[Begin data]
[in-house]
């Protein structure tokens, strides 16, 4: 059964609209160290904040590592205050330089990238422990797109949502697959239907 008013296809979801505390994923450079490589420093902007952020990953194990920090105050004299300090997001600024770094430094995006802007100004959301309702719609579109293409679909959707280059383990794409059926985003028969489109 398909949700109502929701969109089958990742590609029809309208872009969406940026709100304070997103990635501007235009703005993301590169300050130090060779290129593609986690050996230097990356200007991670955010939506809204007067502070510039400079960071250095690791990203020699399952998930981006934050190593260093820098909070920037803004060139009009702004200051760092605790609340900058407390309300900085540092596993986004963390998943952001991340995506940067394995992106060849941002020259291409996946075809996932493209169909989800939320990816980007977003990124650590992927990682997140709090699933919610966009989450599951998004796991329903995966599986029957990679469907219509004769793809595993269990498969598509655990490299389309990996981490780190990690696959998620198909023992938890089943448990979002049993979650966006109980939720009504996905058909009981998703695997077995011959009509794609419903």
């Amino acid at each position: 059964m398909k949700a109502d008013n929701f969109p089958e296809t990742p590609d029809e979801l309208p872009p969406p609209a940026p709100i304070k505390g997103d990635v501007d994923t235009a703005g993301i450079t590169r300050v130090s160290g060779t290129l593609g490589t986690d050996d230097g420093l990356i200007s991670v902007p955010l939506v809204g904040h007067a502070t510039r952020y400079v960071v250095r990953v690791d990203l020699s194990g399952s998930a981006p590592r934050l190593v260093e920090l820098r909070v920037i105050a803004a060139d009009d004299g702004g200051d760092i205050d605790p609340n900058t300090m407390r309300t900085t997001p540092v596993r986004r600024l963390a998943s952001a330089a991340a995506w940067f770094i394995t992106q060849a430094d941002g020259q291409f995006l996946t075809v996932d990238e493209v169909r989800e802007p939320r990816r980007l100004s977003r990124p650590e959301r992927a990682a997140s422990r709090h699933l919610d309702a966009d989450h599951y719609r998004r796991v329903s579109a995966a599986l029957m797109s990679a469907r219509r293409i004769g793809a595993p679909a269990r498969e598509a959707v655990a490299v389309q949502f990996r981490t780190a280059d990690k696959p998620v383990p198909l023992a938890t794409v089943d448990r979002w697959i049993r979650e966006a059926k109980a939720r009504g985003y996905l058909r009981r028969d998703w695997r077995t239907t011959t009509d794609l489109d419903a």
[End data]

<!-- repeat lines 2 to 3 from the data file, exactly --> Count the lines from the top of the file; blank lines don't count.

């Protein structure tokens, strides 16, 4: 059964609209160290904040590592205050330089990238422990797109949502697959239907 008013296809979801505390994923450079490589420093902007952020990953194990920090105050004299300090997001600024770094430094995006802007100004959301309702719609579109293409679909959707280059383990794409059926985003028969489109 398909949700109502929701969109089958990742590609029809309208872009969406940026709100304070997103990635501007235009703005993301590169300050130090060779290129593609986690050996230097990356200007991670955010939506809204007067502070510039400079960071250095690791990203020699399952998930981006934050190593260093820098909070920037803004060139009009702004200051760092605790609340900058407390309300900085540092596993986004963390998943952001991340995506940067394995992106060849941002020259291409996946075809996932493209169909989800939320990816980007977003990124650590992927990682997140709090699933919610966009989450599951998004796991329903995966599986029957990679469907219509004769793809595993269990498969598509655990490299389309990996981490780190990690696959998620198909023992938890089943448990979002049993979650966006109980939720009504996905058909009981998703695997077995011959009509794609419903």
């Amino acid at each position: 059964m398909k949700a109502d008013n929701f969109p089958e296809t990742p590609d029809e979801l309208p872009p969406p609209a940026p709100i304070k505390g997103d990635v501007d994923t235009a703005g993301i450079t590169r300050v130090s160290g060779t290129l593609g490589t986690d050996d230097g420093l990356i200007s991670v902007p955010l939506v809204g904040h007067a502070t510039r952020y400079v960071v250095r990953v690791d990203l020699s194990g399952s998930a981006p590592r934050l190593v260093e920090l820098r909070v920037i105050a803004a060139d009009d004299g702004g200051d760092i205050d605790p609340n900058t300090m407390r309300t900085t997001p540092v596993r986004r600024l963390a998943s952001a330089a991340a995506w940067f770094i394995t992106q060849a430094d941002g020259q291409f995006l996946t075809v996932d990238e493209v169909r989800e802007p939320r990816r980007l100004s977003r990124p650590e959301r992927a990682a997140s422990r709090h699933l919610d309702a966009d989450h599951y719609r998004r796991v329903s579109a995966a599986l029957m797109s990679a469907r219509r293409i004769g793809a595993p679909a269990r498969e598509a959707v655990a490299v389309q949502f990996r981490t780190a280059d990690k696959p998620v383990p198909l023992a938890t794409v089943d448990r979002w697959i049993r979650e966006a059926k109980a939720r009504g985003y996905l058909r009981r028969d998703w695997r077995t239907t011959t009509d794609l489109d419903a």